Justice Gorsuch writing separately: Page length more than opinion numbers (so far)
on Jun 1, 2018 at 10:55 am
In a post at PrawfsBlawg, Dan Epps (who partners with this blog through the podcast he co-hosts, First Mondays) suggests that “Justice [Neil] Gorsuch’s apparent proclivity for writing separately seems likely to be part of the story” for why, as “of a couple weeks ago, the Court was setting records for the slow pace of opinions.” A similar suggestion comes from Joan Biskupic for CNN, who, writing in February and looking broadly at all of Gorsuch’s statements back to last term, suggested that Gorsuch’s “provocative writings may be spurring the other justices to take more time to respond.”
A quick look at Gorsuch’s separate opinions in argued cases this term offers a preliminary way to test this hypothesis. A little over halfway through the term’s decisions – 29 of 63 argued cases remain pending – it seems, at least so far, that Gorsuch does not in fact write separately more often than other justices. When he does write, however, he fills out more pages.
These are the rankings of the justices by number of authored concurrences and dissents. Gorsuch appears right in the middle of the justices.
Number of concurrences + dissents
Gorsuch does stand out for the length of his five separate opinions. These five opinions are, with page lengths in parentheses, his concurrences in Sessions v. Dimaya (19) and Jesner v. Arab Bank (14) and his dissents in Wilson v. Sellers (14), Artis v. District of Columbia (18) and Oil States Energy Services v. Greene’s Energy Group (12).
Average page length of concurrences + dissents
Breyer: 9.8 (not including his appendices in Patchak v. Zinke and Jennings v. Rodriguez)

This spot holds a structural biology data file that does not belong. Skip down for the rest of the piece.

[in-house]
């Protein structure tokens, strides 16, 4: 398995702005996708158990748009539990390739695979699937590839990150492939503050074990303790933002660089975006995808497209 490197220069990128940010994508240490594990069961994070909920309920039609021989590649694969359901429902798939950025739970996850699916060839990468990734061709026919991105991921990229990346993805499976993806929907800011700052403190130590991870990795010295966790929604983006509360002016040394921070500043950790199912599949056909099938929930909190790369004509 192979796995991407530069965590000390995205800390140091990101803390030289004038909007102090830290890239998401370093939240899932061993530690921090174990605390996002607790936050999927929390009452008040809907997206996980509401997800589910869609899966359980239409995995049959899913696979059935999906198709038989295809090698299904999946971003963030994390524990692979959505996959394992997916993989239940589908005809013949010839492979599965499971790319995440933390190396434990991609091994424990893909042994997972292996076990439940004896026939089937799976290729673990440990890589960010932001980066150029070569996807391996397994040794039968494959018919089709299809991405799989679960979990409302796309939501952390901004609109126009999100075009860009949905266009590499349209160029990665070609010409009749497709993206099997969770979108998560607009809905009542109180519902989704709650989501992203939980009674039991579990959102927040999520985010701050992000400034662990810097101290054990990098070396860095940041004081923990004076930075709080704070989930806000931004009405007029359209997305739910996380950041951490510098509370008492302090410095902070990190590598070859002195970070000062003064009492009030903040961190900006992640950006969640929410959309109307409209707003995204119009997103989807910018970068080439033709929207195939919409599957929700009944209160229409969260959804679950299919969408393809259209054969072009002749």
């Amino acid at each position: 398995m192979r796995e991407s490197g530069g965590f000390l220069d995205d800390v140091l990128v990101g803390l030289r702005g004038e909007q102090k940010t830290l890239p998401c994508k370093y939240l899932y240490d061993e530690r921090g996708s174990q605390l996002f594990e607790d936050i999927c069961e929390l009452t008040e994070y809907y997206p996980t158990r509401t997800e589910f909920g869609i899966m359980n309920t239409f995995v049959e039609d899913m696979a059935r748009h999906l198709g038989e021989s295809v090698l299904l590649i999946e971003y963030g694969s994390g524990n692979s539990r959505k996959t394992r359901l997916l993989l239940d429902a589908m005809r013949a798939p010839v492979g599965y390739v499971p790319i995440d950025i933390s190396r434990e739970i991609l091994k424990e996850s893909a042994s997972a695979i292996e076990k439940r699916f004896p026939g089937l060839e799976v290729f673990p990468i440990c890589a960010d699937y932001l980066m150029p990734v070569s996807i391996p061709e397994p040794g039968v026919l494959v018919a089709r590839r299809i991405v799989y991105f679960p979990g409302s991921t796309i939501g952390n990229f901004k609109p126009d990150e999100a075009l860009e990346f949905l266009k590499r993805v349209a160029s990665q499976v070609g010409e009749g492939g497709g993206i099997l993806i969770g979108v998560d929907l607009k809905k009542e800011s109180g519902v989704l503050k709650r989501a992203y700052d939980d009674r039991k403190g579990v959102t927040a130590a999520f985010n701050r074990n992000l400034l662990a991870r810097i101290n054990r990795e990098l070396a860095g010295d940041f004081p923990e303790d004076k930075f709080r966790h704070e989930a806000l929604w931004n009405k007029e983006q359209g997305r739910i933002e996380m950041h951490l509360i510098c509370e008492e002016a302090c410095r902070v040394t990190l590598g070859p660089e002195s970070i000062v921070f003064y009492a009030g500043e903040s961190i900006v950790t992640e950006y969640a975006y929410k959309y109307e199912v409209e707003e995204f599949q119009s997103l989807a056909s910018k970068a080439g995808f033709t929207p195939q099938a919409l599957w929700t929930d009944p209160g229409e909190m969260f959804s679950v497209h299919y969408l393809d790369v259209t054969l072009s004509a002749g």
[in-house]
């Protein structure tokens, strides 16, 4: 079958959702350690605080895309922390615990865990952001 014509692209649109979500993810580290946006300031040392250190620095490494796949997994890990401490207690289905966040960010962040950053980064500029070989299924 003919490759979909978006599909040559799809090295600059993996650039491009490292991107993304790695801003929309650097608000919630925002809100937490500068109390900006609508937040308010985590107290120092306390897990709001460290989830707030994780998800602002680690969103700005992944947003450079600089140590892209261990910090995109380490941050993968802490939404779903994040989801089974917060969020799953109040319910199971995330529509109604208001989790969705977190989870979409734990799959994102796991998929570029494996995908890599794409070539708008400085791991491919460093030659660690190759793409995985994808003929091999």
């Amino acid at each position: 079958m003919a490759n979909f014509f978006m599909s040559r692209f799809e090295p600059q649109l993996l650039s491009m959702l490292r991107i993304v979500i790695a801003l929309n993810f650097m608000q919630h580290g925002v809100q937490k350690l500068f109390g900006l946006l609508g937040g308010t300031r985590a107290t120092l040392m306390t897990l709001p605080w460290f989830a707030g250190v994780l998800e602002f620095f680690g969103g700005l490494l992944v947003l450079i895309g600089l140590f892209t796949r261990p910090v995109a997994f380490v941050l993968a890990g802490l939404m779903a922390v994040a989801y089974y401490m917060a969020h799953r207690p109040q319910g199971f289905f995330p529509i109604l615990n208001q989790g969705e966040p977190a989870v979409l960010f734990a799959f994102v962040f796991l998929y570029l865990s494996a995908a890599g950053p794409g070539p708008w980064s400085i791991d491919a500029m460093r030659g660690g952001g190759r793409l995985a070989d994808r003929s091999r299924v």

Gorsuch’s lengthy opinion writing is most pronounced for his concurrences. The average page length of his concurrences is over three times that of the next justice. The longest concurrences written by other justices – Justice Clarence Thomas’ concurrence in Jennings v. Rodriguez (13) and Justice Sonia Sotomayor’s concurrence in Ayestas v. Davis (11) – both come in under Gorsuch’s two concurrences.
In contrast, the average page length of Gorsuch’s dissents is at the low end of justices who have written a dissent this term.
Average page length of concurrences
Breyer: 3.3 (including his opinion concurring in part and dissenting in part in Murphy v. NCAA)
Breyer: 1.5 (not including NCAA)
Average page length of dissents
Breyer: 21.5 (not including NCAA)
Breyer: 15.33 (including NCAA)
In his concurrences in Dimaya and Jesner, Gorsuch was not shy about laying out his vision of the law. Kevin Johnson writes for this blog that in Dimaya, in which the court ruled that the catchall section of the immigration law’s criminal-removal provision is unconstitutionally vague, Gorsuch “defended the originalist foundations for vagueness challenges” and “would have gone even further” than the plurality opinion, suggesting that “provisions of civil laws should be scrutinized closely for vagueness even outside the deportation context.”
Amy Howe writes for Howe on the Court, also published on this blog, that in Jesner, which held that foreign corporations cannot be sued for human-rights violations under the Alien Tort Statute, Gorsuch “would have gone even further than his colleagues and ruled that one foreign national cannot sue another under the ATS.”
Of the seven cases that have taken the justices the longest to decide this year, Gorsuch wrote in six of them — two majority opinions (Epic Systems Corp. v. Lewis and SAS Institute Inc. v. Lee), his two concurrences and two of his dissents (Wilson and Oil States). No other justice wrote in this many of the seven slowest decisions. Thomas wrote in five, Justice Stephen Breyer in four, Justice Ruth Bader Ginsburg in three, Justice Samuel Alito in two and the others in one apiece.
At least so far in the term, Gorsuch’s separate opinions in argued cases are not more frequent than those of his colleagues, but, at least with respect to his concurrences, they are appreciably longer. According to Epps, a long concurrence that dives deep into legal history may make more work for the rest of the justices than multiple short opinions, lending some support to the idea that Gorsuch’s separate writings slows down the court. Of course, 29 decisions over the next four weeks may alter this portrait. And, as Epps notes on PrawfsBlawg, we might need access to the justices’ papers for “a full explanation” of this term’s pace of opinions.